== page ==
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Labor Law
University of Toledo School of Law
Slater, Joseph E.

I.       Background, Development & Introduction
·         Work & Society
oone thing pple agree on — pple are important
oDifferent Thoughts
§ prior to 18th century, seen as a necessary evil
§ now can be a source of pride/personal fulfillment
§ gives form and meaning to our lives
oEE to ERs
§ they are resources
§ also a cost of production
§ ER usually want maximum flexibility to run their business, so employment laws can look like obstacles or hurdles (which restrict their discretion)
oTwo Conflicting Policies
§ employment is central to the EEs and that the employment relationship is one of unequal bargaining power
§ contractual relationship, the parties should be free to come up with any terms of employment that they want, and that the market forces will make sure things don’t get too bad
oChanges in the last few years…and their implications
§ Minimum wage standards and if so how?
§ economy being increasingly international
oUS Employment Laws
§ ocean of at-will EE laws, but in this ocean we have many islands
·         History of EE Laws
othere were laws governing employment before at-will
§ Master-Servant Law
Ø the old fashion employment law was fairly friendly to the rights of the ER
Ø into the 19th century was not employment at will
§ Elizabethan Law
Ø hiring was presumed to be for a year (ER on the hook to pay for a year)
Ø also meant EE had no legal right to quit before the end of the year
sif they did attempt to quit they could be jailed or pay substantial fine
Ø These were regular EE not indentured servants etc.
Ø this came to the US – prior to the 19th century
sif you quit before then you had no right to pay for any of the work (even if that time is greater)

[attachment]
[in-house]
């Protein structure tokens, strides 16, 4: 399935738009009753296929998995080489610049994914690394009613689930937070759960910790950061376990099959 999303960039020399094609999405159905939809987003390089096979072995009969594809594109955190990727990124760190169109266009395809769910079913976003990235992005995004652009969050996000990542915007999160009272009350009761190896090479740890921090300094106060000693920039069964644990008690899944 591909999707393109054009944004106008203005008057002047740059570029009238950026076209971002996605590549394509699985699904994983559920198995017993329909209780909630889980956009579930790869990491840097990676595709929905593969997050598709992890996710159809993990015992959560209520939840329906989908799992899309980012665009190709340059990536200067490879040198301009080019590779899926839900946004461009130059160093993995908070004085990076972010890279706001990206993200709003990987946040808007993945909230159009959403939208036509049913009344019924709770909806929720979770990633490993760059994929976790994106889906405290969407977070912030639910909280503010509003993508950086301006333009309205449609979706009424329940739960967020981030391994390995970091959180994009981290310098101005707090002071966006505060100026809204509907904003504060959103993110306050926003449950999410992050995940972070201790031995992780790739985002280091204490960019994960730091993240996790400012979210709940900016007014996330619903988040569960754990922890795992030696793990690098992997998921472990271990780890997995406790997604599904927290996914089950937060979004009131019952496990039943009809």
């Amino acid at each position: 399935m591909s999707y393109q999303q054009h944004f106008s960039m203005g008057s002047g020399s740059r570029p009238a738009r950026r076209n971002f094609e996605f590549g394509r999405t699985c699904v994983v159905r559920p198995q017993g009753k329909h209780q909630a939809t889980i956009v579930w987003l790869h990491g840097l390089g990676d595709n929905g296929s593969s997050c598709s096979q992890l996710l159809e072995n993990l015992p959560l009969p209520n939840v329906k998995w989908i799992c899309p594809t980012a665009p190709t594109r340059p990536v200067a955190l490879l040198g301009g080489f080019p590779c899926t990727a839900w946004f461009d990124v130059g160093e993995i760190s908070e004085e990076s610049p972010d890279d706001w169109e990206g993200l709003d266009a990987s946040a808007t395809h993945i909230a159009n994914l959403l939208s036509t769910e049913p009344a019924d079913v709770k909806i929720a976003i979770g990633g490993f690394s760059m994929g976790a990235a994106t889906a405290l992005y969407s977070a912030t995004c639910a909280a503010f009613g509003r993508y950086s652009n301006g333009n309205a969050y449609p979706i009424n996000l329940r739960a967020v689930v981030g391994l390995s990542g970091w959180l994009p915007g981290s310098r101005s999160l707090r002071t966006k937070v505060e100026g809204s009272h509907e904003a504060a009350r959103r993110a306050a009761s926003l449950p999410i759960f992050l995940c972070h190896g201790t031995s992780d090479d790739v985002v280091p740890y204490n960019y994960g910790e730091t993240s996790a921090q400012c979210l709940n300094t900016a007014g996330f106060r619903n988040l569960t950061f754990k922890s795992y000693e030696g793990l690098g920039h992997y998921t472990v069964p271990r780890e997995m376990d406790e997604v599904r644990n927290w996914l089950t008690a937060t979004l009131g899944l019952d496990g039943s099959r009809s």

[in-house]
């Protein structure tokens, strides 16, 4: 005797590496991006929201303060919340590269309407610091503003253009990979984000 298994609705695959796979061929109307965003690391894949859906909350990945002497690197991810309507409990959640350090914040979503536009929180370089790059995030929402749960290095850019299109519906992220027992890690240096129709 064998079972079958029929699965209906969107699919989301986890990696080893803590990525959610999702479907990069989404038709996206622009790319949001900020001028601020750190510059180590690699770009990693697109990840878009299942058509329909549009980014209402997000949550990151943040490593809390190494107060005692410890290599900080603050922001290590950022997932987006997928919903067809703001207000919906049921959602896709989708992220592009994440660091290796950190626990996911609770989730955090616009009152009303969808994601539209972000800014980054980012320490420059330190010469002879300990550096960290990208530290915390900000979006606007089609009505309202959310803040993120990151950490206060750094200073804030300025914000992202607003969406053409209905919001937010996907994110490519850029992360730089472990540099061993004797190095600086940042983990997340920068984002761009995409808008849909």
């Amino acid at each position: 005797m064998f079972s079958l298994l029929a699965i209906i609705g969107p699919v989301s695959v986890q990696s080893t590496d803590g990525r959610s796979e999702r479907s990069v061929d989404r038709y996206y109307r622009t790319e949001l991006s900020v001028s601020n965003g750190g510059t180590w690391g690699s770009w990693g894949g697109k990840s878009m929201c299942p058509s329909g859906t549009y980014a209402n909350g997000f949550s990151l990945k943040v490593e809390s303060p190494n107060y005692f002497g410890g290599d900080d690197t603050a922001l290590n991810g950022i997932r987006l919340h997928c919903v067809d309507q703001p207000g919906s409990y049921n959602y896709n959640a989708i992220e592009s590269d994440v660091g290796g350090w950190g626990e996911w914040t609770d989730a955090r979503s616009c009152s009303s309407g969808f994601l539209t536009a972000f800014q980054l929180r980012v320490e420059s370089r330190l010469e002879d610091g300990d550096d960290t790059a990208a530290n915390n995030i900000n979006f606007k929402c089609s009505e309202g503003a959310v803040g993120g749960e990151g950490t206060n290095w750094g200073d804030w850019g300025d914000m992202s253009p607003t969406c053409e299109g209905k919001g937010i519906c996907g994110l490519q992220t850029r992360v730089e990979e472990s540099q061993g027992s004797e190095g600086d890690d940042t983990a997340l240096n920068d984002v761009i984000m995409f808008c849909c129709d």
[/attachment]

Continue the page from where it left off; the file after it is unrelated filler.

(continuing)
Ø people began to go against this
sidea that the gov. should regulate the workplace more
sother idea is Employment at Will
oSo you then see the competing idea of pple who wanted pure freedom in the workplace to pple who wanted regulation
§ so what you get at the beginning of the 19th century you get this awkward compromise
oAt Will Rule (and the many, many exceptions)
o100s of wage and hour laws were passed giving people the right to form unions etc.
oin the late 19th century/early 20th century – all these laws were found unconstitutional
oalways been law involved at the workplace
oNow we have three types of legal regimes that govern:
§ Background of At-Will
Ø covers the majority of private sector EE that are not in unions
Ø ER have the power to do pretty much whatever they want
§ Collecting Bargaining Regime
Ø EE have the right to form Unions
Ø minority of workplaces
§ Set of laws & Regulations (Statutory & Legal Regime)
Ø laws that create the at-will
Ø the exceptions (islands) at the ocean at will **what we will mostly study
oWrongful Discharge — Public Policy Tort
§ broader in some states than in others, varies greatly from state to state
§ will depend on how closely it is related to the EEs employment
§ Remember: case where wife was fired b/c husband participated in the arrest

ight to be a policeman
« After 1960’s do have some constitutional rights in their employment
¤ cannot fire someone for expressing their constitutional rights
¤ are balancing tests, can’t say anything you want
« Due Process Protections
¤ if there is some rule/regulation/statute that gives public EE some right not to termination, then constitutional due process rights attach when the ER tries to take away those rights
·   in practice, means they are entitled to some kind of hearing to determine if they really did what they were accused of
·   but be some kind of substantive right
sCivil Service Laws
« Goals:
¤ give substantive just cause protection to public EE
¤ age of the political machine – wanted to get rid of corruption
¤ Limits on Rights – Hatch Act
·   can’t use official authority to influence/affect the results of the election, cant coerce or attempt to coerce pple to donate money to a candidate
·   generally can’t be a candidate for elected officers in public elections
« Substantive Rights They Gave to EE:
¤ Merit System: should only be hired or fired based on your merit
·   Exception: where party affiliation is an appropriate requirement for the position (usually policy making)